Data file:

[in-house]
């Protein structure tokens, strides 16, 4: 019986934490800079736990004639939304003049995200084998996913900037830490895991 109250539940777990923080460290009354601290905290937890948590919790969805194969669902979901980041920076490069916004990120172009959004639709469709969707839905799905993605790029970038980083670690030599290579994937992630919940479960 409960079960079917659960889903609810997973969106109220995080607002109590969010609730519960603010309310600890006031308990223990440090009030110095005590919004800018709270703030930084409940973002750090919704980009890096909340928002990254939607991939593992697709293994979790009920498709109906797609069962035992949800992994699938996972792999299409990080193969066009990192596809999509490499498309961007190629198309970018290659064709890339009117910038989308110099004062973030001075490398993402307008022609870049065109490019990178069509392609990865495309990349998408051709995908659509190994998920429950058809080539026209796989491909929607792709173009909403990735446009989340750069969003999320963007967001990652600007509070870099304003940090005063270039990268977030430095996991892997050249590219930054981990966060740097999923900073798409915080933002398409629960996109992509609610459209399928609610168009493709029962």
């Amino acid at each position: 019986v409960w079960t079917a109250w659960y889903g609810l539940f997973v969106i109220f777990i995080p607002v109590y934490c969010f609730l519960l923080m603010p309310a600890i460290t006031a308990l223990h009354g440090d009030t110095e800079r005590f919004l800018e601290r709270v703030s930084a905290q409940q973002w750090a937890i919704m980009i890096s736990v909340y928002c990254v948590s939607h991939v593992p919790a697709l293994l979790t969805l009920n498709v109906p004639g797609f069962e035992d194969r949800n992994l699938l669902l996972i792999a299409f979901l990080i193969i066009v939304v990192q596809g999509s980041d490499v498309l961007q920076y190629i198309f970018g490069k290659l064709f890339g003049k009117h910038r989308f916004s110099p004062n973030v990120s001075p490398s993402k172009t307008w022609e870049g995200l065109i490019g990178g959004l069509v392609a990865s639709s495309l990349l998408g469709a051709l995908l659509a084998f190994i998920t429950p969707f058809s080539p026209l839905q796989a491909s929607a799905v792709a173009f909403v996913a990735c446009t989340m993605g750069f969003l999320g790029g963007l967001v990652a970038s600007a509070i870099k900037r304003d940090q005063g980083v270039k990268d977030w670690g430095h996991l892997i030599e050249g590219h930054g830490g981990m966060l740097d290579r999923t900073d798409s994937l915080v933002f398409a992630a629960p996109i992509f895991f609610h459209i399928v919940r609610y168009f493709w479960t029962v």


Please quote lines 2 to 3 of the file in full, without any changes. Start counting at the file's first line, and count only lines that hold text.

């Protein structure tokens, strides 16, 4: 019986934490800079736990004639939304003049995200084998996913900037830490895991 109250539940777990923080460290009354601290905290937890948590919790969805194969669902979901980041920076490069916004990120172009959004639709469709969707839905799905993605790029970038980083670690030599290579994937992630919940479960 409960079960079917659960889903609810997973969106109220995080607002109590969010609730519960603010309310600890006031308990223990440090009030110095005590919004800018709270703030930084409940973002750090919704980009890096909340928002990254939607991939593992697709293994979790009920498709109906797609069962035992949800992994699938996972792999299409990080193969066009990192596809999509490499498309961007190629198309970018290659064709890339009117910038989308110099004062973030001075490398993402307008022609870049065109490019990178069509392609990865495309990349998408051709995908659509190994998920429950058809080539026209796989491909929607792709173009909403990735446009989340750069969003999320963007967001990652600007509070870099304003940090005063270039990268977030430095996991892997050249590219930054981990966060740097999923900073798409915080933002398409629960996109992509609610459209399928609610168009493709029962």
């Amino acid at each position: 019986v409960w079960t079917a109250w659960y889903g609810l539940f997973v969106i109220f777990i995080p607002v109590y934490c969010f609730l519960l923080m603010p309310a600890i460290t006031a308990l223990h009354g440090d009030t110095e800079r005590f919004l800018e601290r709270v703030s930084a905290q409940q973002w750090a937890i919704m980009i890096s736990v909340y928002c990254v948590s939607h991939v593992p919790a697709l293994l979790t969805l009920n498709v109906p004639g797609f069962e035992d194969r949800n992994l699938l669902l996972i792999a299409f979901l990080i193969i066009v939304v990192q596809g999509s980041d490499v498309l961007q920076y190629i198309f970018g490069k290659l064709f890339g003049k009117h910038r989308f916004s110099p004062n973030v990120s001075p490398s993402k172009t307008w022609e870049g995200l065109i490019g990178g959004l069509v392609a990865s639709s495309l990349l998408g469709a051709l995908l659509a084998f190994i998920t429950p969707f058809s080539p026209l839905q796989a491909s929607a799905v792709a173009f909403v996913a990735c446009t989340m993605g750069f969003l999320g790029g963007l967001v990652a970038s600007a509070i870099k900037r304003d940090q005063g980083v270039k990268d977030w670690g430095h996991l892997i030599e050249g590219h930054g830490g981990m966060l740097d290579r999923t900073d798409s994937l915080v933002f398409a992630a629960p996109i992509f895991f609610h459209i399928v919940r609610y168009f493709w479960t029962v």